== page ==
Lehi, Utah: Wikis


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Lehi, Utah
—  City  —
Location of Lehi, Utah
Coordinates: 40°24′6″N 111°51′31″W / 40.40167°N 111.85861°W / 40.40167; -111.85861Coordinates: 40°24′6″N 111°51′31″W / 40.40167°N 111.85861°W / 40.40167; -111.85861
Country United States
State Utah
County Utah
Settled 1850
Incorporated February 5, 1852
Named for Lehi
 - Mayor Bert Wilson
 - Total 20.6 sq mi (53.3 km2)
 - Land 20.3 sq mi (52.6 km2)
 - Water 0.2 sq mi (0.6 km2)
Elevation 4,564 ft (1,391 m)
Population (2008 Estimates)
 - Total 46,802
 - Density 936.2/sq mi (361.5/km2)
Time zone Mountain (MST) (UTC-7)
 - Summer (DST) MDT (UTC-6)
ZIP code 84043
Area code(s) 385, 801
FIPS code 49-44320[1]
GNIS feature ID 1442553[2]
Website http://www.lehi-ut.gov

Lehi (pronounced /ˈliːhаɪ/) is a city in Utah County, Utah, United States. It is named after Lehi, a prophet in the Book of Mormon. The population was 19,028 at the 2000 census, while a 2008 estimate placed the population at 46,802.[3] The center of population of Utah is located in Lehi.[4]

Lehi is part of the ProvoOrem, Utah Metropolitan Statistical Area.



A group of Mormon pioneers settled the area now known as Lehi in the fall of 1850, at a place called Dry Creek, in the northernmost part of Utah Valley, near the head of Utah Lake. It was renamed Evansville in 1851, after David Evans, a local bishop in The Church of Jesus Christ of Latter-day Saints. Other historical names include Sulphur Springs, Snow’s Springs, and Dry Creek.[5]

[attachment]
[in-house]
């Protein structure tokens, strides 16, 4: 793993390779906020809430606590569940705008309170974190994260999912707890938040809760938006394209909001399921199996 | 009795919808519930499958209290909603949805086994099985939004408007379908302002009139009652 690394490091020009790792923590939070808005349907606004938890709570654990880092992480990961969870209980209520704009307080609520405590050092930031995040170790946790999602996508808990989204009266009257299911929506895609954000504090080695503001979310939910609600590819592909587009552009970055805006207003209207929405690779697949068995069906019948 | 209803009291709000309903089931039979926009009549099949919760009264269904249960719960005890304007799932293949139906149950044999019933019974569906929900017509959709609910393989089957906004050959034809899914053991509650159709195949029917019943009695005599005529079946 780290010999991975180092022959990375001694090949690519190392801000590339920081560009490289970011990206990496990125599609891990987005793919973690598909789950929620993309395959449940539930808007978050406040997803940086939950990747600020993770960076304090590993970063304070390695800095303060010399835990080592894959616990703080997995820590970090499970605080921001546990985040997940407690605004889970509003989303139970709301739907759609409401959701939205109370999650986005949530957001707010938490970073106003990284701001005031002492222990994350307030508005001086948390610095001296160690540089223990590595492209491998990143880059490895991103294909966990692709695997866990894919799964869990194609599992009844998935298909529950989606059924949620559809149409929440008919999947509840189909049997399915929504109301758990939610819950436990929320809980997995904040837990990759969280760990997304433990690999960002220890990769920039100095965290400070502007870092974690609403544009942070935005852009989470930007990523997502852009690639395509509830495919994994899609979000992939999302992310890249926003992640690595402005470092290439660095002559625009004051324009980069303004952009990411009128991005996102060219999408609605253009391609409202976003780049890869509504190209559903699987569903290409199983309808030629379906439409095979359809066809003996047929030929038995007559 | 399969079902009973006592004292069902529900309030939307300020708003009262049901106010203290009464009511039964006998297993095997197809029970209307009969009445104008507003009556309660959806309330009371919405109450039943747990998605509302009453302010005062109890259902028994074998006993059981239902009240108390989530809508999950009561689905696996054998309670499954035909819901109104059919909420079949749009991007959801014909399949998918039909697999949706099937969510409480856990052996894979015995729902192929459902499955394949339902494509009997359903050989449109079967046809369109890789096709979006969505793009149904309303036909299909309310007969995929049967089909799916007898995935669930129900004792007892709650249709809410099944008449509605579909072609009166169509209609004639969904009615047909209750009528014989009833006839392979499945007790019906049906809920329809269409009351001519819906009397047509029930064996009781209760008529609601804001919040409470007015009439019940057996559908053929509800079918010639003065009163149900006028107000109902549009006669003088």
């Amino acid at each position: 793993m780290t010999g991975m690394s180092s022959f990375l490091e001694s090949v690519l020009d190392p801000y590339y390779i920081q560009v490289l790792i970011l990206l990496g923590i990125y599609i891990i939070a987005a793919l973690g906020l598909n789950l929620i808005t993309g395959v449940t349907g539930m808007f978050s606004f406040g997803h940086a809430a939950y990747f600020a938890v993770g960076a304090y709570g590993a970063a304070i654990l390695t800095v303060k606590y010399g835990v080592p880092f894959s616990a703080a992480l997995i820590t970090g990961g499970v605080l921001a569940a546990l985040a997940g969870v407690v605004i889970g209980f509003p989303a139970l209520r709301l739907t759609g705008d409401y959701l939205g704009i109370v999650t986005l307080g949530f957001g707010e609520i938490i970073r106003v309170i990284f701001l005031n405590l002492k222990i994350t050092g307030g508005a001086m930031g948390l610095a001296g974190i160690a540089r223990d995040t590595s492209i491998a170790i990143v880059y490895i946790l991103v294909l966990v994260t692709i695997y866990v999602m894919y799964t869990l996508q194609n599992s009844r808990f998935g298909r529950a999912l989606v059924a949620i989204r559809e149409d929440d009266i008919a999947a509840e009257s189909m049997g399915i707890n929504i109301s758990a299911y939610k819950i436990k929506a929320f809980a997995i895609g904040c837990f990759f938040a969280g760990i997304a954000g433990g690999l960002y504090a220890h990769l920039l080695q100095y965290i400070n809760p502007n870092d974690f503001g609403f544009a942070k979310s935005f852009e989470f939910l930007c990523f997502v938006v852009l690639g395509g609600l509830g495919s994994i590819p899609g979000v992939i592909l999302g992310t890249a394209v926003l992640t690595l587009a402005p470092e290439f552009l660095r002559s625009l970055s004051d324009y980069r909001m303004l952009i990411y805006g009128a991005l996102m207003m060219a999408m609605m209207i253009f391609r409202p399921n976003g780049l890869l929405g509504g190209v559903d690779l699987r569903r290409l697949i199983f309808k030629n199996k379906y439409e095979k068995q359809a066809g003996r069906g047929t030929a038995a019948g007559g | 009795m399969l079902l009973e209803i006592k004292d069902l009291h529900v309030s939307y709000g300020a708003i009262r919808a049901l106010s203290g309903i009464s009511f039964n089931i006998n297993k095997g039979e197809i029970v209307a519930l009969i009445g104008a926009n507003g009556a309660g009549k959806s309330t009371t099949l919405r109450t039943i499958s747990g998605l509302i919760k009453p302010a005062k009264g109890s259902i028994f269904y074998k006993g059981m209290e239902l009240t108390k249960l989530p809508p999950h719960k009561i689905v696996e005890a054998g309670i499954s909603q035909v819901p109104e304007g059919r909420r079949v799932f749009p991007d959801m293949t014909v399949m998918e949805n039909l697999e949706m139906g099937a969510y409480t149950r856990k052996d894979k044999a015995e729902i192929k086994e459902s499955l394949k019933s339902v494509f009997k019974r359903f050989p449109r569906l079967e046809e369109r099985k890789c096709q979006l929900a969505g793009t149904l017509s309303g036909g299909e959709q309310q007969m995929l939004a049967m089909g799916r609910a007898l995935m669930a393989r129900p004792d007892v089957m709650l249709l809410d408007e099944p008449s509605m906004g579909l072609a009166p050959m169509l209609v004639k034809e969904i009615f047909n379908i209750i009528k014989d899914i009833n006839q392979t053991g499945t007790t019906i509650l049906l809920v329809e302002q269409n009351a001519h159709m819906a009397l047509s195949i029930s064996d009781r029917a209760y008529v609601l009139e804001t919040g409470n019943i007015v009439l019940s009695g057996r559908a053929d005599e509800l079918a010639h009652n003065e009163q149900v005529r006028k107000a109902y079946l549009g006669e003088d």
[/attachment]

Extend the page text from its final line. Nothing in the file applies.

The land was organized into parcels of 40 acres (160,000 m2), and new settlers received a plat of this size until the entire tract was exhausted. There was little water to irrigate the rich soil, so it became necessary to divert a portion of American Fork Creek. Evansville consumed up to one-third of the water as authorized by the Utah Territorial Legislature.

The settlement grew so rapidly that in early 1852, Bishop Evans petitioned the Utah Territorial Legislature to incorporate the settlement. Lehi City was incorporated by legislative act on February 5, 1852. It was the sixth city incorporated in Utah. The legislature also approved a request to call the new city Lehi, after a Book of Mormon prophet of the same name.

Old Lehi Train Station on State Street.


Lehi is located at 40°24′06″N 111°51′31″W / 40.401662°N 111.858627°W / 40.401662; -111.858627 (40.401662, -111.858627).[6]

According to the United States Census Bureau, the city has a total area of 20.6 square miles (53.3 km2), of which, 20.3 square miles (52.6 km2) of it is land and 0.2 square miles (0.6 km2) of it (1.17%) is water.

The Mill Pond is located in eastern Lehi and is easily seen from Interstate 15.


As of the census[1] of 2000, there were 19,028 people (although, city projects 46,909 people in 2008[7]), 5,125 households, and 4,602 families residing in the city. The population density was 936.2 people per square mile (361.6/km2). There were 5,280 housing units at an average density of 259.8/sq mi (100.3/km2). The racial makeup of the city was 95.68% White, 0.25% African American, 0.58% Native American, 0.47% Asian, 0.43% Pacific Islander, 1.33% from other races, and 1.26% from two or more races. Hispanic or Latino of any race were 2.99% of the population.